2.  Upon the completion of such examination by both parties, each,
commencing with the people, may challenge a prospective juror for cause,
as prescribed by section 270.20.  If such challenge is allowed, the
prospective juror must be excluded from service.  After both parties
have had an opportunity to challenge for cause, the court must permit
them to peremptorily challenge any remaining prospective juror, as
prescribed by section 270.25, and such juror must be excluded from
service.  The people must exercise their peremptory challenges first and
may not, after the defendant has exercised his peremptory challenges,
make such a challenge to any remaining prospective juror who is then in
the jury box. If either party so requests, challenges for cause must be
made and determined, and peremptory challenges must be made, within the
courtroom but outside of the hearing of the prospective jurors in such
manner as not to disclose which party made the challenge. The
prospective jurors who are not excluded from service must retain their
place in the jury box and must be immediately sworn as trial jurors.
They must be sworn to try the action in a just and impartial manner, to
the best of their judgment, and to render a verdict according to the law
and the evidence.
  3.  The court may thereupon direct that the persons excluded be
replaced in the jury box by an equal number from the panel or, in its
discretion, direct that all sworn jurors be removed from the jury box
and that the jury box be occupied by such additional number of persons
from the panel as the court shall direct.  In the court`s discretion,
sworn jurors who are removed from the jury box as provided herein may be
seated elsewhere in the courtroom separate and apart from the unsworn
members of the panel or may be removed to the jury room or be allowed to
leave the courthouse.  The process of jury selection as prescribed
herein shall continue until twelve persons are selected and sworn as
trial jurors.  The juror whose name was first drawn and called must be
designated by the court as the foreperson, and no special oath need be
administered to him or her.  If before twelve jurors are sworn, a juror
already sworn becomes unable to serve by reason of illness or other
incapacity, the court must discharge him or her and the selection of the
trial jury must be completed in the manner prescribed in this section.
  4.  A challenge for cause of a prospective juror which is not made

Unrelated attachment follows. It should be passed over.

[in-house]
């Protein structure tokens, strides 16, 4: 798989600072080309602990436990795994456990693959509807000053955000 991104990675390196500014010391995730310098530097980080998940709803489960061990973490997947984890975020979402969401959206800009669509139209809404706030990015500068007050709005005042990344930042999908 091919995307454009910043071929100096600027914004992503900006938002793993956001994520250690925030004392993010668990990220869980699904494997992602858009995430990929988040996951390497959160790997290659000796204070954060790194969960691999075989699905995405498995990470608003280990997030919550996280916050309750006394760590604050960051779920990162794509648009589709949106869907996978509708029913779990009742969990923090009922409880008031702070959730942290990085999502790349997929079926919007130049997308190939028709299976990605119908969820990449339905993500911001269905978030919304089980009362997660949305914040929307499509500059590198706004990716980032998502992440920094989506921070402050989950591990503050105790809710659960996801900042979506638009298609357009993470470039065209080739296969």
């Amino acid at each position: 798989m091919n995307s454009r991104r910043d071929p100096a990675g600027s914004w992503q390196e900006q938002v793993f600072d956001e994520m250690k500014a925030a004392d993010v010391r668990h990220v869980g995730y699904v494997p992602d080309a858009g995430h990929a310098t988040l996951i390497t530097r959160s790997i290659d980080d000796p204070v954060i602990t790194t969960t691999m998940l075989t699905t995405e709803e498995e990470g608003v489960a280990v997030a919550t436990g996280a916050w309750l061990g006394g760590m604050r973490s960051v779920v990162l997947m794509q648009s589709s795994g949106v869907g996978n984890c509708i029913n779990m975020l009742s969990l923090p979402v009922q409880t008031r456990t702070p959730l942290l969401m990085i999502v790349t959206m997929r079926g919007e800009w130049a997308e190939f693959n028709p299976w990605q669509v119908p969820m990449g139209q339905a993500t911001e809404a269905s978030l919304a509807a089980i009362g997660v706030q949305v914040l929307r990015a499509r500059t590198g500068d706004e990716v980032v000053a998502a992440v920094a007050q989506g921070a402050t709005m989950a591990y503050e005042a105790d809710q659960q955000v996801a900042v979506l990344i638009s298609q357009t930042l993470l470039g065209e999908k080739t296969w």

before he is sworn as a trial juror shall be deemed to have been waived,
except that such a challenge based upon a ground not known to the
challenging party at that time may be made at any time before a witness
is sworn at the trial.  If such challenge is allowed by the court, the
juror shall be discharged and the selection of the trial jury shall be
completed in the manner prescribed in this section, except that if
alternate jurors have been sworn, the alternate juror whose name was
first drawn and called shall take the place of the juror so discharged.

S 270.16 Capital cases; individual questioning for racial bias.
  1. In any case in which the crime charged may be punishable by death,
the court shall, upon motion of either party, permit the parties,
commencing with the people, to examine the prospective jurors
individually and outside the presence of the other prospective jurors
regarding their qualifications to serve as jurors. Each party shall be
afforded a fair opportunity to question a prospective juror as to any
unexplored matter affecting his or her qualifications, including without
limitation the possibility of racial bias on the part of the prospective
juror, but the court shall not permit questioning that is repetitious or
irrelevant, or questions as to a prospective juror`s knowledge of rules
of law. If necessary to prevent improper questioning as to any matter,
the court shall personally examine the prospective jurors as to that
matter. The scope of such examination shall be within the discretion of
the court. After the parties have concluded their examinations of a
prospective juror, the court may ask such further questions as it deems
proper regarding the qualifications of the prospective juror.
  2.  The proceedings provided for in this section shall be conducted on
the record; provided, however, that upon motion of either party, and for
good cause shown, the court may direct that all or a portion of the
record of such proceedings be sealed.

S 270.20 Trial jury; challenge for cause of an individual juror.
  1.  A challenge for cause is an objection to a prospective juror and
may be made only on the ground that:
  (a)  He does not have the qualifications required by the judiciary
law; or
  (b)  He has a state of mind that is likely to preclude him from
rendering an impartial verdict based upon the evidence adduced at the
trial; or
  (c)  He is related within the sixth degree by consanguinity or
affinity to the defendant, or to the person allegedly injured by the
crime charged, or to a prospective witness at the trial, or to counsel
for the people or for the defendant; or that he is or was a party
adverse to any such person in a civil action; or that he has complained
against or been accused by any such person in a criminal action; or that
he bears some other relationship to any such person of such nature that
it is likely to preclude him from rendering an impartial verdict; or